,In which with being the predictive value of *Y _{i}* the number of hospital admissions, the GAM results were approximately 35.0% higher than those obtained by the GAM-PCA.

RR values for each pollutant and model were calculated in order to compare the performance of the GAM and GAM-PCA-SAR adjusted models in the variables. The results were expressed by interquartile variation increment, once the RR analysis was conducted for pollutants of different scales (Table 4). The estimated RR results were significant for all models. The most significant estimated RR models were obtained principally through the proposed GAM-PCA model.

**Table 4**Relative Risk (RR) and 95% confidence interval of admissions for respiratory disease in children < 6 by interquartile variation of the pollutants PM10, SO2, NO2, O3 and CO in the Grande Vitória Region. Grande Vitória, ES, Southeastern Brazil, January 2005 to December 2010.

RR estimates for PM_{10} increased from approximately 2.0% to 3.0% . Significant increases in estimated RR values were observed for CO. In this case, . Thus, the proposed GAM-PCA-SAR model shows more significant results in the expected increase in the number of admissions for respiratory causes, compared with the usual GAM.

# DISCUSSION

This article proposes the use of two statistical techniques aiming to improve the performance of the model of association between air pollutants and hospital admissions for respiratory disease. It was verified that the RR estimates were better in general levels of analysis, especially when compared with the models usually used in the literature. The PCA technique eliminates correlation between the pollutants studied.

The model proposed in this study is denominated the GAM-PCA, and uses the principal components of the original data as co-variables in the GAM model. As there is auto-correlation in these components, this property is transferred to the residuals of the adjusted GAM-PCA model. The residuals of this model were adjusted using the autoregressive integrated seasonal model of the moving average (SARIMA)* (1,0,0)(1,0,0)*_{7}. The final model was defined as GAM-PCA-SAR, with the use of the SAR model, particular case of the SARIMA model.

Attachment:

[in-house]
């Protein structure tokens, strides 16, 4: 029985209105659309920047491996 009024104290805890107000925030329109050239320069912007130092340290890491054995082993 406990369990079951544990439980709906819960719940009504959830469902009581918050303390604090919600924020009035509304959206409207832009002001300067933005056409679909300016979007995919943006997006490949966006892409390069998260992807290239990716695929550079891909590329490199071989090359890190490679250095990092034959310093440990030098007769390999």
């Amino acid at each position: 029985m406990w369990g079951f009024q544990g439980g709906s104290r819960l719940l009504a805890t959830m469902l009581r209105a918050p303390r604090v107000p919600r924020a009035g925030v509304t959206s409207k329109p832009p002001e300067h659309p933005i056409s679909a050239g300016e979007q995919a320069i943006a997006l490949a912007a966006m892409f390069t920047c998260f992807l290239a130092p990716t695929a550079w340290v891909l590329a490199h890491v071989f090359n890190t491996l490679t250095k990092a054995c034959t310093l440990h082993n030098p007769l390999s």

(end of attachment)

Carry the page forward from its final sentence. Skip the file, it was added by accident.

The quality of fit of the dominated models was calculated using estimated mean squared error (MSE). The results indicate that the MSE of the usual GAM model was 35.0% higher than that of the proposed GAM-PCA-SAR model, in other words, the proposed model showed better results than that usually used in the literature.

The levels of concentration of pollutants studied did not exceed the primary standard of air quality recommended by the National Environmental Council (CONAMA),^{c}c Ministério do Meio Ambiente. Conselho Nacional do Meio Ambiente. Resolução CONAMA nº 003, de 28 de junho de 1990. Dispõe sobre o estabelecimento de padrões nacionais de qualidade do ar determinando as concentrações de poluentes atmosféricos. Diario Oficial Uniao. 22 ago 1990 [2013 Oct 21] Seção1:15937-9. Available from: http://www.mma.gov.br/port/conama/legiabre.cfm?codlegi=100 or the limits set by the World Health Organization (WHO).^{d}d World Healthy Organization. WHO Air quality guidelines for particulate matter, ozone, nitrogen dioxide and sulfur dioxide. Global update 2005. Genebra; 2006. However, other studies have shown that pollutants can have harmful effects on human health, even at levels of exposure below the levels set as acceptable.^{a}a Zamprogno B. Análise de componentes principais no domínio do tempo e suas implicações em dados autocorrelacionados [doctoral thesis]. Vitória: Programa de Pós-Graduação em Engenharia Ambiental do Centro Tecnológico da UFES; 2013.

Harmful effects on the health of children in the Grande Vitória region from exposure to concentrations of pollutants were obtained by estimating Relative Risk in the proposed regression models GAM, GAM-PCA-SAR.

Based on the theoretical and empirical studies presented by Zamprogno,^{a}a Zamprogno B. Análise de componentes principais no domínio do tempo e suas implicações em dados autocorrelacionados [doctoral thesis]. Vitória: Programa de Pós-Graduação em Engenharia Ambiental do Centro Tecnológico da UFES; 2013. the PCA technique can be applied without leading to spurious interpretations and tests when the auto-correlation of the process is weak.

Descriptive and graphic analyses motivated the use of the PCA technique with the data on air pollutants, even with the indication that the correlation and auto-correlation of the pollutants is weak.